| email@example.com wrote:
|> | What the average user does is to monitor the battery voltage and disconnect
|> | the load at a preset level. I.e say 11v. Then if your use is light the
|> | battery charge will last longer than if the draw is high. Rule of thumb for
|> | long battery life would be never to discharge it below 80%. There are kits
|> | and ready made devices available to do just that. The state of charge is
|> | reflected by the voltage at the terminals which is what these devices do.
|> | battery life is not a priority then deep cycle batteries can be run down to
|> | 10.5v to provide maximum usage at the cost of replacing it more frequently.
|> I'm asking the question at a design level. I want to be able to draw a
|> specific amount of current. How many batteries to I need to parallel?
|> Suppose I want to make a battery power DC welder using several batteries,
|> each having its own current limiting resistor, with enough of these wired
|> in parallel to supply sufficient current. I want to make the system so
|> robust it cannot be destroyed by a solid fault current (except maybe at
|> the point where the fault exists). I can figure the rating I need for the
|> resistor (bank) once I know the current I'll be expecting from each battery.
|> But I don't want the battery to overheat from too high a current. So I
|> need to know what is the safe maximum current from each battery to choose
|> the resistors (maybe a light bulb bank).
|> Suppose the answer for some battery is 60 amps. I could put in 12 60 watt
|> bulbs 12 volt in parallel as the current limit for each battery. Then if
|> I want a 300 amp capacity, wire 5 of these setups in parallel.
| At the design level, I would want to choose batteries that could meet
| the load without the need to be paralleled.
I would up to a point. I'd rather limit the size of the individual
ones to the sizes I can lift. I don't want to have to buy a forklift.
| If they did have to be, I would expect that identical batteries, from
| the same manufacturer and having had the same history, would share the
| load equally enough not to need any individual current equalisation
| measure. But would ask the manufacturer - they are the experts on their
| batteries - especially for unusual discharge curves.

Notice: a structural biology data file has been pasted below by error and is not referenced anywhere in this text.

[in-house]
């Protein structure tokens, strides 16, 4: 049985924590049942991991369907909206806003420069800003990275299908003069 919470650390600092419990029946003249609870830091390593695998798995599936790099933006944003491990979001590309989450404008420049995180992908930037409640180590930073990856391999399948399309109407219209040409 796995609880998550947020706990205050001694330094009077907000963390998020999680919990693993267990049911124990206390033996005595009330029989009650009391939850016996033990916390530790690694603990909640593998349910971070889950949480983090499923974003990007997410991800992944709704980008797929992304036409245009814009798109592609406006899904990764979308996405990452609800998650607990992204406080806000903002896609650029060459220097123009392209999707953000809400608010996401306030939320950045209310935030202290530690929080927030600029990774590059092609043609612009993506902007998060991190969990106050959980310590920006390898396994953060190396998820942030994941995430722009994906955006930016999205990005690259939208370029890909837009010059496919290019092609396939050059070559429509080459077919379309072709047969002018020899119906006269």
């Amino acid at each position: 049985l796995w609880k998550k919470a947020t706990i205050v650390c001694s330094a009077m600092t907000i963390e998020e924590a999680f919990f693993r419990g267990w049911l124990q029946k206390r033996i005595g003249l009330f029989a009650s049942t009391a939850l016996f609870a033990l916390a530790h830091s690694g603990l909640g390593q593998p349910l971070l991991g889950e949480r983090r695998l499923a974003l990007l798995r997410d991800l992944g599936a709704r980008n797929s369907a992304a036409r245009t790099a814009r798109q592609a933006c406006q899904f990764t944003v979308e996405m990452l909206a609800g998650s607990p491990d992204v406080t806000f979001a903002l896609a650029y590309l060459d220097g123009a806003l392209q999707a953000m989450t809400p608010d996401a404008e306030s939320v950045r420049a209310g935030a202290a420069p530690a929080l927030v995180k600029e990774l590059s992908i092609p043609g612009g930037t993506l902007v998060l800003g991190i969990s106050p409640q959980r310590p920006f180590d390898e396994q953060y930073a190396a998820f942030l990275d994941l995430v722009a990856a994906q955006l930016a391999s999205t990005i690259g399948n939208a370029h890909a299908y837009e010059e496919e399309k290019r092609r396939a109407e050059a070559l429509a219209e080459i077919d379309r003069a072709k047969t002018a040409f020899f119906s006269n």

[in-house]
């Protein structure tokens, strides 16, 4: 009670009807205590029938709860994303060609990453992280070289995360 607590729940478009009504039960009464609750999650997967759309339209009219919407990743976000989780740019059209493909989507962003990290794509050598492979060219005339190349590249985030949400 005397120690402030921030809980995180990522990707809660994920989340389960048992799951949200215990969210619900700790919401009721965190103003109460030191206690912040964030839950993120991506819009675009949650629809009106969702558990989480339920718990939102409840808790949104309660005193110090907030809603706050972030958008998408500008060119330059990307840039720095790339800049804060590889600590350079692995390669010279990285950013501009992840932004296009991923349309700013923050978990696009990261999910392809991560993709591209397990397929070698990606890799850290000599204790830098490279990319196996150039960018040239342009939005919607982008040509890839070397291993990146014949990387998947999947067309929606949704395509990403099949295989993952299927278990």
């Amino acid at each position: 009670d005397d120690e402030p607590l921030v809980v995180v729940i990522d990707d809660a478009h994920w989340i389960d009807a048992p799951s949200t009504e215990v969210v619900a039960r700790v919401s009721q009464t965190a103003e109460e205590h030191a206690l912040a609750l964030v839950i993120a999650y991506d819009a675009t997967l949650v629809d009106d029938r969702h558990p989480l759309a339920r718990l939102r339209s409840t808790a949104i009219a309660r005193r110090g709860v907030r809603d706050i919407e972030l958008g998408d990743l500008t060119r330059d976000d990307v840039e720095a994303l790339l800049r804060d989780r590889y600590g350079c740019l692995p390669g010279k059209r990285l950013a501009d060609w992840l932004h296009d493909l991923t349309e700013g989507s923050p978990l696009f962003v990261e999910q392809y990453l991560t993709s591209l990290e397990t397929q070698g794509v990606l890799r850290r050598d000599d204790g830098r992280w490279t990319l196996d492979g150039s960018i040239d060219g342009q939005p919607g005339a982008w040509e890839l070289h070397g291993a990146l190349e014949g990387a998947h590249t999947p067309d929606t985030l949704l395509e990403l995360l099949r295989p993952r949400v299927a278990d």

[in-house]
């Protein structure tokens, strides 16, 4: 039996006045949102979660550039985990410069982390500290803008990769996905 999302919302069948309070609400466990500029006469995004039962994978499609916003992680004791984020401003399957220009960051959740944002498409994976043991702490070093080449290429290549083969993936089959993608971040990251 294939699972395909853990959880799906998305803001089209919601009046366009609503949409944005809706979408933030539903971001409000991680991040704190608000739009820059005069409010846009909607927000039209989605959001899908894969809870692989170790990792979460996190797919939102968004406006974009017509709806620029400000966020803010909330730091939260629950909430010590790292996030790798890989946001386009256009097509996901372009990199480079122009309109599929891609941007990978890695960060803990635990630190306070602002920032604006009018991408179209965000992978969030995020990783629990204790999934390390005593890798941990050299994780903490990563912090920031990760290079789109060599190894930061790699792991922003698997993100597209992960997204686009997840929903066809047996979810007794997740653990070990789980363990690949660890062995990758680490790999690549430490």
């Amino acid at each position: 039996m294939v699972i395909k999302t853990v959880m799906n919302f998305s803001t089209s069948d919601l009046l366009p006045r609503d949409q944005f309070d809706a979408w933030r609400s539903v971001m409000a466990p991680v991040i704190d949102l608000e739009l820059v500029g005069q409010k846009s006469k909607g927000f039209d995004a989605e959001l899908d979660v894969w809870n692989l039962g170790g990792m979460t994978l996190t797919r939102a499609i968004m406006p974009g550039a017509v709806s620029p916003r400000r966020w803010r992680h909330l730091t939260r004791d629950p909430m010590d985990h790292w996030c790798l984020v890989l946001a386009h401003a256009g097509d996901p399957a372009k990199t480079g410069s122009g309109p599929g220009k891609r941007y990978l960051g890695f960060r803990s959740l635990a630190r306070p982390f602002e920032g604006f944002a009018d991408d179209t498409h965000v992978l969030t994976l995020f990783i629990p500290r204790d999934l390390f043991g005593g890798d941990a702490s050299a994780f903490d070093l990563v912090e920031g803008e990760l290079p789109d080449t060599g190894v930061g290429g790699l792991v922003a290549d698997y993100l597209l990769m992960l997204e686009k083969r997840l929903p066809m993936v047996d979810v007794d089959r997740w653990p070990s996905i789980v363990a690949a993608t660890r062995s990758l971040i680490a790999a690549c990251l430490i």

I would expect the ones that are weaker to have a lower voltage and
this push fewer amps through the current limiting resistance. That
seems like it would not be a problem.
| If I did have to parallel where I needed to be able to control load
| share (say between dissimilar batteries or supplies), I would use active
| switches to vary the average current from each supply - using an
| inductor to limit the peak current.
I will assume basically identical batteries, all bought new at the same
| At low currents, resistors can be used to effectively turn constant
| voltage sources into constant current ones, which can then be summed by
| paralleling them, but this tends to be extremely power-inefficient.
| Series-connecting constant voltage sources automatically equalises the
| current drawn from each battery - which is why series-connecting large
| AH cells is better than parallel connecting large voltage batteries..
But I want the higher current, not the voltage.
I have thought about what it might take to make current limitation work
on DC. Obviously the method most often employed with AC, inductors, is
not going to work with DC. I have thought about solid state pulse width
switching feeding a capacitor bank is one option. But I'm still faced
with potentially high current issues discharging the capacitors if there
is a solid short circuit, if they were at full charge. I suspect using
smaller capacitance and higher switching frequency is the answer to that,
as the short circuit current would then be very brief as the capacitors
would be discharged very quickly. And I would need to know things about
the capacitors that is not regular knowledge, like their long term and
short term safe current rates (charging and discharging).
Have a ever tried to short circuit discharge a big power supply filtering
capacitor (instead of a resistor)?
| Phil Howard KA9WGN (ka9wgn.ham.org) / Do not send to the address below |
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